Any farmer — or any small business owner, for that matter — can testify to the familiar adage that marketing and sales make up at least 50 percent of the time spent running a business. Between emails, social media posts, print ads, phone calls, and farmers markets, farmers can be left with barely enough time to grow what they’re trying so hard to sell. Streamlining this process is integral to operating a successful farm. Consolidating sales to a few prodigious points will allow you to find more time for the job you intended. Consolidation can come in various forms, including selling wholesale to a store, selling to a larger distributor, or selling directly to restaurants. Each of these options has its own particular benefits and drawbacks, but selling directly to restaurants arguably offers the most compelling advantages.
Selling locally grown meat directly to customers requires a certain amount of knowledge. You need to be knowledgeable about the ecological and economic benefits of small farms; you need to know the diet of the animal and its resulting benefits to the customers’ health; and you need to be familiar with the animal’s anatomy — the individual cuts and how to cook them. Sirloins and chops are easy sells, but there’s a whole lot of animal left after the choice cuts are gone. No farmer wants these languishing in a freezer. Not only is it ecologically unsound, but it’s also unprofitable if you aren’t able to sell the whole animal. Fortuitously, it’s in a chef’s best fiscal interest to use every part of an animal.
A Hoof in the Door
Typically, a chef works with a monthly ingredients budget. They need to fit all of their creative and innovative ideas into the economic realities of running a restaurant. Rarely can a chef compete with individual consumers on the price per pound of a ribeye. Where they can compete is with the purchase of whole and half animals — something few individual consumers have the freezer space to warrant. If a chef can commit to the purchase of a whole hog or a half cow, for example, then you can come down on the price per pound of the animal. The chef will get the primals at a reduced cost, plus the fun stuff to play around with (the tongue, tail, and everything in between). This way, you’ll sell a whole or half animal in one go. This one transaction has the potential to eliminate dozens of other sales the same carcass would’ve required if sold piecemeal.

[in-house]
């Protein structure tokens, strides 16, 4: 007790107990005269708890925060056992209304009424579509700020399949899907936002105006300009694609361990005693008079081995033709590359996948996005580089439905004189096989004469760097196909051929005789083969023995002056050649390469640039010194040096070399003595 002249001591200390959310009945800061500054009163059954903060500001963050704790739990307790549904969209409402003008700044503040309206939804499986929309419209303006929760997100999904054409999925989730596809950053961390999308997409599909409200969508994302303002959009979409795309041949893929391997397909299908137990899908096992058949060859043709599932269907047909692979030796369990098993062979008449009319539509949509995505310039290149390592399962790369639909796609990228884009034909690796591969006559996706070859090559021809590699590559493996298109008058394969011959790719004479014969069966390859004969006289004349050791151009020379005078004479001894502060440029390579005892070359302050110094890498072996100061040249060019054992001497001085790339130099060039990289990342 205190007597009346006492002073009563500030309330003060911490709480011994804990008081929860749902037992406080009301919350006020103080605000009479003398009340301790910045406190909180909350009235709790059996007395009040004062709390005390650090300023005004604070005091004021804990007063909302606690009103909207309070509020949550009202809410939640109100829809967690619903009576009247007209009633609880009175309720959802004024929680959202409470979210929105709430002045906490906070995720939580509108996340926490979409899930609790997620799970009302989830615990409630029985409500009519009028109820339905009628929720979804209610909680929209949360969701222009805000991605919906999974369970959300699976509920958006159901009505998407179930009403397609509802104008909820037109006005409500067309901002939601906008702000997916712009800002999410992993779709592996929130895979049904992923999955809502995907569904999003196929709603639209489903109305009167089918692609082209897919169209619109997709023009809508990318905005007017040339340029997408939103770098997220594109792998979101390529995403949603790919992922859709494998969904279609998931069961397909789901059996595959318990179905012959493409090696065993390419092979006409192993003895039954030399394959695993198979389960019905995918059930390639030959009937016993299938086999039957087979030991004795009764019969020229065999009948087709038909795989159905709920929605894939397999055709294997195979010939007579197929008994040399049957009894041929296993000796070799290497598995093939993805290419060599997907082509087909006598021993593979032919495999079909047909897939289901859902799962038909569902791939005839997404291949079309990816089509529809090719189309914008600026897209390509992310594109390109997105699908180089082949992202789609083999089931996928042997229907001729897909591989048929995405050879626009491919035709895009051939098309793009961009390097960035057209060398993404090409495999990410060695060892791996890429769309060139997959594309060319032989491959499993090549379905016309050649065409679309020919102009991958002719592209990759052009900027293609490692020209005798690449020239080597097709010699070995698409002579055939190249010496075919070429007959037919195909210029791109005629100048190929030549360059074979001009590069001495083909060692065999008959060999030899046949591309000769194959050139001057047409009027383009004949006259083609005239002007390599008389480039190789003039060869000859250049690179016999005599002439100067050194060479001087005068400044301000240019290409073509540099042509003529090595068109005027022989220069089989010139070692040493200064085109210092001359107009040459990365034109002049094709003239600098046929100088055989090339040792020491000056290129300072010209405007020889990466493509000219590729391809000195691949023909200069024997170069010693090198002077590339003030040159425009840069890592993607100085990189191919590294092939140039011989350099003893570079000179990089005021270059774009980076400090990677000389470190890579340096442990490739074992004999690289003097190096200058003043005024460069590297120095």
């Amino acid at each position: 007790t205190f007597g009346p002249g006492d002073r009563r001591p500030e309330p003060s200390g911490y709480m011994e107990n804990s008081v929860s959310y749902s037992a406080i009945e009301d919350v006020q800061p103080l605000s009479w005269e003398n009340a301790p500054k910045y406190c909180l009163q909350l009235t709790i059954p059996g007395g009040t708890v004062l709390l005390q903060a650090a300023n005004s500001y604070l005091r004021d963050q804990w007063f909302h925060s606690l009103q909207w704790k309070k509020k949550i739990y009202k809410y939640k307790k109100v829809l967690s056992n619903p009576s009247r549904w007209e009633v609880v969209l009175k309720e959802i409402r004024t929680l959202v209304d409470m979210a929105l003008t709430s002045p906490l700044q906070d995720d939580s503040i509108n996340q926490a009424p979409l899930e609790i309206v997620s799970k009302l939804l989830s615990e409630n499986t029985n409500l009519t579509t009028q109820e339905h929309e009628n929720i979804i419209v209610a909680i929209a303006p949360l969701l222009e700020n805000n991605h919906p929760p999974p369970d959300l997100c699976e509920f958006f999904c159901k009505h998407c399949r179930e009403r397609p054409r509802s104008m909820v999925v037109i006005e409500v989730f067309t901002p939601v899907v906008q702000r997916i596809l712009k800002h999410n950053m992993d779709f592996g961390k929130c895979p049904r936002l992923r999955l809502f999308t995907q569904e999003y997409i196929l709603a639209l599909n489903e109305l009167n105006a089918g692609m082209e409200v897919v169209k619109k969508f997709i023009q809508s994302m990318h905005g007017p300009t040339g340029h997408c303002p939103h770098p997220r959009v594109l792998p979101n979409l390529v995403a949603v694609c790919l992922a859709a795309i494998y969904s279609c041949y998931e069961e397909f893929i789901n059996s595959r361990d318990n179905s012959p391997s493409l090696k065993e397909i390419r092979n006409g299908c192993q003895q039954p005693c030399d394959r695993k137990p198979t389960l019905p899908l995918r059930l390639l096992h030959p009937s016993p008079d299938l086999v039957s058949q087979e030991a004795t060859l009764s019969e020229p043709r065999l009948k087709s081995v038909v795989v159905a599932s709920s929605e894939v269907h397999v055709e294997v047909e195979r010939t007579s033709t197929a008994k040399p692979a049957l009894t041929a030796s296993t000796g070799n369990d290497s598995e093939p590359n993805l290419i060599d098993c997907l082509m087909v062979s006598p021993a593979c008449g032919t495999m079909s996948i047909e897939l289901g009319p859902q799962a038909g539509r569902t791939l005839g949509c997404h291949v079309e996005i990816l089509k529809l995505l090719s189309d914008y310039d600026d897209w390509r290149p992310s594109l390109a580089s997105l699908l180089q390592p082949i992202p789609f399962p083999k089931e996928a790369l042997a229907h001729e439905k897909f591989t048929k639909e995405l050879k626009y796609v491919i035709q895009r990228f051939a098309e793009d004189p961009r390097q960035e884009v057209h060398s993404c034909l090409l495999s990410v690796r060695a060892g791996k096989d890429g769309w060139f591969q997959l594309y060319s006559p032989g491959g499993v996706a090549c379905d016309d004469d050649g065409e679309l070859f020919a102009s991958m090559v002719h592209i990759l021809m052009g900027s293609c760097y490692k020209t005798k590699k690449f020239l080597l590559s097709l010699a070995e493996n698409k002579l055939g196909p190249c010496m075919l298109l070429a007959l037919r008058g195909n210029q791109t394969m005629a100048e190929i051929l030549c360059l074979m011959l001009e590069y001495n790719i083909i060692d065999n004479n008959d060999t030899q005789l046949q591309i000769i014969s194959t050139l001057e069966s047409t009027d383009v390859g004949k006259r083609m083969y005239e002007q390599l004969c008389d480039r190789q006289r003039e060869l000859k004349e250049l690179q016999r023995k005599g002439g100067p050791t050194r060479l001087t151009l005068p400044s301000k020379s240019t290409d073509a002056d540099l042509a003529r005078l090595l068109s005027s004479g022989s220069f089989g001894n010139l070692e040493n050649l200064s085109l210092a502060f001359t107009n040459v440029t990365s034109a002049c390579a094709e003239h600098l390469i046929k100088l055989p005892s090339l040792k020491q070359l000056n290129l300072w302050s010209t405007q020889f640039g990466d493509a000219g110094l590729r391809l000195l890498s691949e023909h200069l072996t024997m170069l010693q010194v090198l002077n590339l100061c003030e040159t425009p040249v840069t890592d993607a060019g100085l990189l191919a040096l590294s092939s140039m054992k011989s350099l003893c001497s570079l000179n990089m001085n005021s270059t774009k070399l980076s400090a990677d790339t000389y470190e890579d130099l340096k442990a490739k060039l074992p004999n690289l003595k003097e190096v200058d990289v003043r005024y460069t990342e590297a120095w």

Cultivating a relationship with a chef takes time and work, but the payoff is a reliable and knowledgeable customer with a big appetite. The biggest hurdle will be convincing a chef to go with a local producer. Oftentimes, restaurants get pantry staples from a one-stop shop distributor that can offer conventionally grown meat, veggies, and dairy. The allure of a distributor is an understandable convenience with a price to match. Chefs are growing more conscious of and excited about locally produced meat, and the farm-to-table movement is showing no sign of waning — but competing with a distributor’s price and availability is a tall task. Farmers have the advantage of superior products, and chefs will recognize this readily. To overcome the competition of a distributor, your best tactic will be to get in with a newly opened or imminently opening restaurant. The key is to form a relationship — based on quality — with the chef before they’re seduced by the convenience and price of a distributor.
To get started, research local establishments in your area that are opening soon or coming under new management. When you find one, contact the chef or owner to congratulate them on the new venture and to inquire if they’d be open to receiving a few choice samples of meat. Then, follow up with a sample cut that best illustrates your farm’s offerings. Pork chops or sirloin are always great and decadent samples. The sample is a generosity the chef will appreciate, and a canvas on which they can experiment with your product. (Be sure to time your restaurant visit so as not to interfere with meal service.) A few days later, follow up with the chef to ask for feedback about the meat and to gauge their interest. Ideally, you’ll find common ground in a shared commitment to locally produced food. Make known the availability of the product, and, if all goes well, negotiations will follow to determine a price that works for both you and the chef.